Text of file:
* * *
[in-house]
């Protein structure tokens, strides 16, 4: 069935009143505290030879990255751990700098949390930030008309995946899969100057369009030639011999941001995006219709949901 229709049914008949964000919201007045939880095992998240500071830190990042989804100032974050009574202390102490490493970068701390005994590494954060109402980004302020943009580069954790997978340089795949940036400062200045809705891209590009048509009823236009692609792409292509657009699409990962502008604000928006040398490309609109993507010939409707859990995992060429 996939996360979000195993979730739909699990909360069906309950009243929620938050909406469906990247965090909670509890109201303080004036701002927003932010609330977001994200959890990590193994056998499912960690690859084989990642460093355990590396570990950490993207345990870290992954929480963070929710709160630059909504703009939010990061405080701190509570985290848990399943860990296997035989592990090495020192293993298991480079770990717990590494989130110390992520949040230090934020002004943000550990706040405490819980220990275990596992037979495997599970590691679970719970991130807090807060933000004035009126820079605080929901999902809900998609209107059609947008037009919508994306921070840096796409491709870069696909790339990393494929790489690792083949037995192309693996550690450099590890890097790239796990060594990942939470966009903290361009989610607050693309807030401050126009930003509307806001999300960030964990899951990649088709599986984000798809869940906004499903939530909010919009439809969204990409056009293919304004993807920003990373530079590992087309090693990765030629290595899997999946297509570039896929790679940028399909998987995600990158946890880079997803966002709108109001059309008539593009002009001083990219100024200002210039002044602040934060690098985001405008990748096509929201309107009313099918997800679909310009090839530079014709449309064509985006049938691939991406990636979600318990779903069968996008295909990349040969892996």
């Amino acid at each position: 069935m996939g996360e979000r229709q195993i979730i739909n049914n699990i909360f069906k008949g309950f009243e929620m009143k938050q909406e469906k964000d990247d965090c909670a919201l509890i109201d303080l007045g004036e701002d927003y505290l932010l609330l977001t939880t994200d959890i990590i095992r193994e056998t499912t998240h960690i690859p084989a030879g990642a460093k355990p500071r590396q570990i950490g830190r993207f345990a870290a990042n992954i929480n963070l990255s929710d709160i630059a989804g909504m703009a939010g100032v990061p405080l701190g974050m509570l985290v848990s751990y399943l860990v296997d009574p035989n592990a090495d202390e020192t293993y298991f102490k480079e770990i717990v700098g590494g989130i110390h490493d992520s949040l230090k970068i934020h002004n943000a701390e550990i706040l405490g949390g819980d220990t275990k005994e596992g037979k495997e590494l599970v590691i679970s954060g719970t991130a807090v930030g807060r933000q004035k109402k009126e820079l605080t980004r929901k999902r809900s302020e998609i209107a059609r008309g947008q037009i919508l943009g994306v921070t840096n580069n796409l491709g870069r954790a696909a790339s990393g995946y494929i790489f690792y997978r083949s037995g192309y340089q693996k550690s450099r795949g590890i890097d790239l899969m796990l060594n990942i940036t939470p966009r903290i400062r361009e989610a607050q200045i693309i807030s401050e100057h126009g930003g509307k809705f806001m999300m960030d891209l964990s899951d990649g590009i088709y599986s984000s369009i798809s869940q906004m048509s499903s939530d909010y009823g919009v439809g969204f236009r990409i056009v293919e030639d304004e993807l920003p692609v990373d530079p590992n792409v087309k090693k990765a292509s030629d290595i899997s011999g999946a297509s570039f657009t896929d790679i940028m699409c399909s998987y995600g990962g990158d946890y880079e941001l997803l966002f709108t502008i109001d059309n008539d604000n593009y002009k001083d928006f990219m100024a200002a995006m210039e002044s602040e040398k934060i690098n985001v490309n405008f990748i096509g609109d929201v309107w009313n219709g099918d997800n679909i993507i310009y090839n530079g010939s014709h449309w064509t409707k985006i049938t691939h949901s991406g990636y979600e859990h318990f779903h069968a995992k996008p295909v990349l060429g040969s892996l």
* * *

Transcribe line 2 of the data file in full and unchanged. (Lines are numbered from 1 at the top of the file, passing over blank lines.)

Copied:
């Protein structure tokens, strides 16, 4: 069935009143505290030879990255751990700098949390930030008309995946899969100057369009030639011999941001995006219709949901 229709049914008949964000919201007045939880095992998240500071830190990042989804100032974050009574202390102490490493970068701390005994590494954060109402980004302020943009580069954790997978340089795949940036400062200045809705891209590009048509009823236009692609792409292509657009699409990962502008604000928006040398490309609109993507010939409707859990995992060429 996939996360979000195993979730739909699990909360069906309950009243929620938050909406469906990247965090909670509890109201303080004036701002927003932010609330977001994200959890990590193994056998499912960690690859084989990642460093355990590396570990950490993207345990870290992954929480963070929710709160630059909504703009939010990061405080701190509570985290848990399943860990296997035989592990090495020192293993298991480079770990717990590494989130110390992520949040230090934020002004943000550990706040405490819980220990275990596992037979495997599970590691679970719970991130807090807060933000004035009126820079605080929901999902809900998609209107059609947008037009919508994306921070840096796409491709870069696909790339990393494929790489690792083949037995192309693996550690450099590890890097790239796990060594990942939470966009903290361009989610607050693309807030401050126009930003509307806001999300960030964990899951990649088709599986984000798809869940906004499903939530909010919009439809969204990409056009293919304004993807920003990373530079590992087309090693990765030629290595899997999946297509570039896929790679940028399909998987995600990158946890880079997803966002709108109001059309008539593009002009001083990219100024200002210039002044602040934060690098985001405008990748096509929201309107009313099918997800679909310009090839530079014709449309064509985006049938691939991406990636979600318990779903069968996008295909990349040969892996």